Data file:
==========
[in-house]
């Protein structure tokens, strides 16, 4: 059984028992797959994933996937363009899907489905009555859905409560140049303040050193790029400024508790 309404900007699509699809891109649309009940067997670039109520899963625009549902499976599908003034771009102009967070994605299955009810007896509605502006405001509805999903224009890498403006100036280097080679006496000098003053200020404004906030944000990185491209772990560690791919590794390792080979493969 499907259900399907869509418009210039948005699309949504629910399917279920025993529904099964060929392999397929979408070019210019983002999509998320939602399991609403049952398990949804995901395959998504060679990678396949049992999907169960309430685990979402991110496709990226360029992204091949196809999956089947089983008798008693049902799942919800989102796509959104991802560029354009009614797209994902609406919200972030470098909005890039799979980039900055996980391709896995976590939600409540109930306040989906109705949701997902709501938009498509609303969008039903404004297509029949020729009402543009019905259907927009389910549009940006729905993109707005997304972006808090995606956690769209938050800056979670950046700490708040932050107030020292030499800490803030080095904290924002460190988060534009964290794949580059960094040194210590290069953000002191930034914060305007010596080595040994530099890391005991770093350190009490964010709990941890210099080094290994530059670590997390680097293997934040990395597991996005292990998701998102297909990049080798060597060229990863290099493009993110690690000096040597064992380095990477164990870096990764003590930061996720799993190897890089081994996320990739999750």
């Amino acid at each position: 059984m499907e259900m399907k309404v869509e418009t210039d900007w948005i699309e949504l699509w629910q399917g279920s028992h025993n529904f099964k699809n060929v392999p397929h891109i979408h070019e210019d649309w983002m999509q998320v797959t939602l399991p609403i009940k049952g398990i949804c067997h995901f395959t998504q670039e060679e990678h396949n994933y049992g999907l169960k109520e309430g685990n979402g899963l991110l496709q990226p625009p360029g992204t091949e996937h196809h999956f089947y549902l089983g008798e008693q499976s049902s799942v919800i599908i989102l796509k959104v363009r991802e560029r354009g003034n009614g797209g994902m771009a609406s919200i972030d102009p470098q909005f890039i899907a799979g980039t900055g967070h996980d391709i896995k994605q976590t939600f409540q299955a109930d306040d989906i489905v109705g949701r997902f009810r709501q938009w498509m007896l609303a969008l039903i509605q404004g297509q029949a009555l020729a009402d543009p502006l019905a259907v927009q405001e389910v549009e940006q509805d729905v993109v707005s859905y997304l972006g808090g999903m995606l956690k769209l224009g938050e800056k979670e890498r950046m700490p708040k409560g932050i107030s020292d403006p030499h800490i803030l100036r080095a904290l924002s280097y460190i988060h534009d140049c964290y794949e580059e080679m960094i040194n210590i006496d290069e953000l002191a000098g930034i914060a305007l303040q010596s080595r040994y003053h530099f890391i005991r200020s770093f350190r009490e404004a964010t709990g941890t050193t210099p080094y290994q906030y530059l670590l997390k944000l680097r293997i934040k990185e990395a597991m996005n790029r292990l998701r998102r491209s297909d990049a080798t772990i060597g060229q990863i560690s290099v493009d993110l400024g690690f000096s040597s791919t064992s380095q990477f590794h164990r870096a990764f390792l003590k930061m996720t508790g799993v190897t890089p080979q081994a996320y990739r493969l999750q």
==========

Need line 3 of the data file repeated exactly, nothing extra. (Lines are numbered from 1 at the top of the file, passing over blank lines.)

């Amino acid at each position: 059984m499907e259900m399907k309404v869509e418009t210039d900007w948005i699309e949504l699509w629910q399917g279920s028992h025993n529904f099964k699809n060929v392999p397929h891109i979408h070019e210019d649309w983002m999509q998320v797959t939602l399991p609403i009940k049952g398990i949804c067997h995901f395959t998504q670039e060679e990678h396949n994933y049992g999907l169960k109520e309430g685990n979402g899963l991110l496709q990226p625009p360029g992204t091949e996937h196809h999956f089947y549902l089983g008798e008693q499976s049902s799942v919800i599908i989102l796509k959104v363009r991802e560029r354009g003034n009614g797209g994902m771009a609406s919200i972030d102009p470098q909005f890039i899907a799979g980039t900055g967070h996980d391709i896995k994605q976590t939600f409540q299955a109930d306040d989906i489905v109705g949701r997902f009810r709501q938009w498509m007896l609303a969008l039903i509605q404004g297509q029949a009555l020729a009402d543009p502006l019905a259907v927009q405001e389910v549009e940006q509805d729905v993109v707005s859905y997304l972006g808090g999903m995606l956690k769209l224009g938050e800056k979670e890498r950046m700490p708040k409560g932050i107030s020292d403006p030499h800490i803030l100036r080095a904290l924002s280097y460190i988060h534009d140049c964290y794949e580059e080679m960094i040194n210590i006496d290069e953000l002191a000098g930034i914060a305007l303040q010596s080595r040994y003053h530099f890391i005991r200020s770093f350190r009490e404004a964010t709990g941890t050193t210099p080094y290994q906030y530059l670590l997390k944000l680097r293997i934040k990185e990395a597991m996005n790029r292990l998701r998102r491209s297909d990049a080798t772990i060597g060229q990863i560690s290099v493009d993110l400024g690690f000096s040597s791919t064992s380095q990477f590794h164990r870096a990764f390792l003590k930061m996720t508790g799993v190897t890089p080979q081994a996320y990739r493969l999750q």